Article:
Washington Post
By Melissa Bell

The plastic soup can looks as if it’s a single-size meal, a healthful lunch option for one hurried customer. But the nutrition label on the back says otherwise. Gummy fruit snacks show a shower of strawberries on the label, which reads “naturally fruit flavored.” Customers would be hard-pressed to find any strawberries in the ingredient list.

Because of rising obesity rates and a push for more healthy living, many new products in the supermarket claim to be low-fat, immunity-boosting, vitamin-added foods. Some brands have become more healthful. But many manufacturers are promoting a product’s healthful ingredients while playing down its less nutritional qualities. It is a food label sleight-of-hand that Bruce Silverglade of the Center for Science in the Public Interest, a nonprofit advocacy group, calls a “rip-off” for consumers.

“There are deceptive claims all over the place: low-fat, high-fiber, light. Definitions are used arbitrarily,” Silverglade said, adding that the unclear labeling is “dangerous for public health.”

Margaret Hamburg, commissioner of the Food and Drug Administration, said last year that the creation of a uniform front-of-package symbol would be one of the agency’s priorities in the coming years. “Some nutritionists have questioned whether this information is more marketing-oriented than health-oriented,” Hamburg said then. “Judging from some of the labels that we’ve seen, we think that this is a valid concern.”

In March, the FDA sent warning letters to 17 food manufacturers, including Dreyer’s, Nestle and Pom, insisting that they change wording on their labels. And recently Michelle Obama and the White House Task Force on Childhood Obesity recommended that labeling on food packages be more clearly defined.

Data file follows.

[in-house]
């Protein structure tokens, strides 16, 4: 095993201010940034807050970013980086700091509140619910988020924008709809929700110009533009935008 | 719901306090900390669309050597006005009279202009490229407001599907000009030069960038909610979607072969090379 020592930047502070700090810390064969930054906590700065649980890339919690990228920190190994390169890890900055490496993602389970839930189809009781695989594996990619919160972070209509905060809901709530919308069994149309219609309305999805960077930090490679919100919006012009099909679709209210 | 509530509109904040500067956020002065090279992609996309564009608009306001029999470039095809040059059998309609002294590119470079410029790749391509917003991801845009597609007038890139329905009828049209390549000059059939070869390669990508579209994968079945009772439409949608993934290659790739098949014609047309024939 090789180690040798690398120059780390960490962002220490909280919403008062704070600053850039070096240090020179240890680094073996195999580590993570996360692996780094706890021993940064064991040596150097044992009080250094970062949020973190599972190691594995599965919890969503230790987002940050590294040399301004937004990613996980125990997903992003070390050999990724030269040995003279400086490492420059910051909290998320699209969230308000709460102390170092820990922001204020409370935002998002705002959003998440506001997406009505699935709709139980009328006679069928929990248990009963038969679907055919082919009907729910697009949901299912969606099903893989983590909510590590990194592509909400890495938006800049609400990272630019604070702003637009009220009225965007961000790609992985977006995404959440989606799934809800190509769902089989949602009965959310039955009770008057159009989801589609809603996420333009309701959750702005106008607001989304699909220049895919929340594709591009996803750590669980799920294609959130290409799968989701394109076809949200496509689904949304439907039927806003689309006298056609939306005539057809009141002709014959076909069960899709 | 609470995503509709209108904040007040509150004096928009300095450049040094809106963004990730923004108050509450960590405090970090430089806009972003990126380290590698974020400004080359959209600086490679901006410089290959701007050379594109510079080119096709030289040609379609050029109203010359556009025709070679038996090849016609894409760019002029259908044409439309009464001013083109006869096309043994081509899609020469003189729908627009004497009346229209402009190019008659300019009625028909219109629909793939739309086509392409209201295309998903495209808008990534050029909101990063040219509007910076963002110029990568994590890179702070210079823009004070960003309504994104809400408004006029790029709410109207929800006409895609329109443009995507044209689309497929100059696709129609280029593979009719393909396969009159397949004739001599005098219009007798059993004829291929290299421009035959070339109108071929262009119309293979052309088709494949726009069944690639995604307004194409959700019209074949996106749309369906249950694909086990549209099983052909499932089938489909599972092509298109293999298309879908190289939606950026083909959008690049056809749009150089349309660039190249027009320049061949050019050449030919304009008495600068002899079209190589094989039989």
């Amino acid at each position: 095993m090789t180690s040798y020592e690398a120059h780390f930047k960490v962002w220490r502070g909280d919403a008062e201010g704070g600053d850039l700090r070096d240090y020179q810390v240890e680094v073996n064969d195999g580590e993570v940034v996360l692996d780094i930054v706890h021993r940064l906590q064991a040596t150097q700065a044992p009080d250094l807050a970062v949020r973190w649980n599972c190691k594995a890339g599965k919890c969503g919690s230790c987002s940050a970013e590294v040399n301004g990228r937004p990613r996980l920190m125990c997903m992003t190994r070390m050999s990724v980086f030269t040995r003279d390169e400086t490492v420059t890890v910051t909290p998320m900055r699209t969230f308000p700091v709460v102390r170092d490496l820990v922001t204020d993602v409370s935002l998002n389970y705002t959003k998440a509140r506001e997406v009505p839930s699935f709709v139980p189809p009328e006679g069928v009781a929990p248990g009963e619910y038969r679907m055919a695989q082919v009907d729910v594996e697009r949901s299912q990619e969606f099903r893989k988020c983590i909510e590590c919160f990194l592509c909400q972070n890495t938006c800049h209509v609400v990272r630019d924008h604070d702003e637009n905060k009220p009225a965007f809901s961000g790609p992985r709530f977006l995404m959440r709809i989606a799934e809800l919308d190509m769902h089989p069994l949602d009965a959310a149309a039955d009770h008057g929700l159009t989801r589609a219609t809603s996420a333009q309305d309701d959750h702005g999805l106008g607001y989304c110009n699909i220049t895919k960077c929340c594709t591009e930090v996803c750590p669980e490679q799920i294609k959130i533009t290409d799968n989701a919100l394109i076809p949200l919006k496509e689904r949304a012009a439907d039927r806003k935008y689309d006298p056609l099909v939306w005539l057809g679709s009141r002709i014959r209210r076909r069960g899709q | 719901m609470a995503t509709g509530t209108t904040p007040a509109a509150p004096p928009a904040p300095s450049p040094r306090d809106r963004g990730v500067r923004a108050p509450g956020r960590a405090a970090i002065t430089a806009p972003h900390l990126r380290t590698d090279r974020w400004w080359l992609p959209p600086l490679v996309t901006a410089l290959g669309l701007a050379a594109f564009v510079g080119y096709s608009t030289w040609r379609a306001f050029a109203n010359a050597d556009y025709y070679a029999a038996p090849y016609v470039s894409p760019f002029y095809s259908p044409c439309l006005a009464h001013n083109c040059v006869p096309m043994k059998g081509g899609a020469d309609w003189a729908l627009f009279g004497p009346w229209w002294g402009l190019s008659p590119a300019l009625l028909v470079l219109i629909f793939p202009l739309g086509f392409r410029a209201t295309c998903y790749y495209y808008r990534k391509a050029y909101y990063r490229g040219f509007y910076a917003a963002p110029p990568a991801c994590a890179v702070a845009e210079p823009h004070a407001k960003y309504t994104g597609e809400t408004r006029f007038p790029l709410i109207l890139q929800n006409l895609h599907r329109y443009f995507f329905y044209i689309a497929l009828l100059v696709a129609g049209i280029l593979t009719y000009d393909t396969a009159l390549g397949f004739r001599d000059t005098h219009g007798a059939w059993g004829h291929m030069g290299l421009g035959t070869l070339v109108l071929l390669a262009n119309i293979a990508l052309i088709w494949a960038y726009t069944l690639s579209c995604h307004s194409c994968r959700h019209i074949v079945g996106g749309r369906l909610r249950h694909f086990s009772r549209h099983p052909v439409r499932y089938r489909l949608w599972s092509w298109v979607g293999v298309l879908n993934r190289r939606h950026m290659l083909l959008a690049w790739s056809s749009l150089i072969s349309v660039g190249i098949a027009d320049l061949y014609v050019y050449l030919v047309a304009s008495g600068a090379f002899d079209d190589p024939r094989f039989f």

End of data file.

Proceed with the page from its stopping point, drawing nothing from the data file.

Those label changes could take years to go into effect. Until then, be wary of the words and phrases you’re reading in the grocery aisles. Here’s a cheat sheet to the marketing mayhem.

‘Natural’ or ‘organic’

A company can use the term “natural” to mean just about anything. Consumers often assume it implies “organic,” but that’s not the case. The U.S. Department of Agriculture has strict guidelines for a company to meet before it can label a food organic. Example: Silk Soymilk introduced non-organic soybeans to its product line and switched its organic soy milk to a green box. The product that is labeled “original” has the old red packaging with one small change: The word “organic” has been replaced by “natural.” Mark Kastel of the Cornucopia Institute, a nonprofit organic-industry watchdog group, said many grocery stores stock the “original” product among organic foods, not realizing the change had occurred.

‘Made with whole wheat’

If it does not say 100 percent whole wheat or 100 percent whole grain, then be wary: The food may contain only a trivial amount of whole grain. Example: Thomas’ Hearty Grains English Muffins lists “unbleached enriched wheat flour” as its primary ingredient. That is just a fancy phrase for ordinary white flour.